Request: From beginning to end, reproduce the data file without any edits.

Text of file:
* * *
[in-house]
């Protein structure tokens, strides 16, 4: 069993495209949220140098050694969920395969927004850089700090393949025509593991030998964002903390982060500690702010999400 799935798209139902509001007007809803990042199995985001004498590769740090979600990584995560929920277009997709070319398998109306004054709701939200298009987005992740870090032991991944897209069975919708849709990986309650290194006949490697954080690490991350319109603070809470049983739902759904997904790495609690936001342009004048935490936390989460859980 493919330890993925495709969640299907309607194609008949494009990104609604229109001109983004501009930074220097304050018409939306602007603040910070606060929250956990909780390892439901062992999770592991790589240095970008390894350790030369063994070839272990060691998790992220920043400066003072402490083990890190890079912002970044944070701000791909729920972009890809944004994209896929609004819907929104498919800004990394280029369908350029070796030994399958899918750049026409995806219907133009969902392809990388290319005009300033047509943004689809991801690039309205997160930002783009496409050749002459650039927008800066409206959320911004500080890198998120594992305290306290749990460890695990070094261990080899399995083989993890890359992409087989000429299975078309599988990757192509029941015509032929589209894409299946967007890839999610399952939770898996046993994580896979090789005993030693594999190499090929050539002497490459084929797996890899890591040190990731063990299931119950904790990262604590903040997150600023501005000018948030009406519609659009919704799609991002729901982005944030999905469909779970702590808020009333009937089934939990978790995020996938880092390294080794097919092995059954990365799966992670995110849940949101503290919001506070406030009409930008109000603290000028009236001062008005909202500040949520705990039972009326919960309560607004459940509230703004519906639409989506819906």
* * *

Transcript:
[in-house]
């Protein structure tokens, strides 16, 4: 069993495209949220140098050694969920395969927004850089700090393949025509593991030998964002903390982060500690702010999400 799935798209139902509001007007809803990042199995985001004498590769740090979600990584995560929920277009997709070319398998109306004054709701939200298009987005992740870090032991991944897209069975919708849709990986309650290194006949490697954080690490991350319109603070809470049983739902759904997904790495609690936001342009004048935490936390989460859980 493919330890993925495709969640299907309607194609008949494009990104609604229109001109983004501009930074220097304050018409939306602007603040910070606060929250956990909780390892439901062992999770592991790589240095970008390894350790030369063994070839272990060691998790992220920043400066003072402490083990890190890079912002970044944070701000791909729920972009890809944004994209896929609004819907929104498919800004990394280029369908350029070796030994399958899918750049026409995806219907133009969902392809990388290319005009300033047509943004689809991801690039309205997160930002783009496409050749002459650039927008800066409206959320911004500080890198998120594992305290306290749990460890695990070094261990080899399995083989993890890359992409087989000429299975078309599988990757192509029941015509032929589209894409299946967007890839999610399952939770898996046993994580896979090789005993030693594999190499090929050539002497490459084929797996890899890591040190990731063990299931119950904790990262604590903040997150600023501005000018948030009406519609659009919704799609991002729901982005944030999905469909779970702590808020009333009937089934939990978790995020996938880092390294080794097919092995059954990365799966992670995110849940949101503290919001506070406030009409930008109000603290000028009236001062008005909202500040949520705990039972009326919960309560607004459940509230703004519906639409989506819906």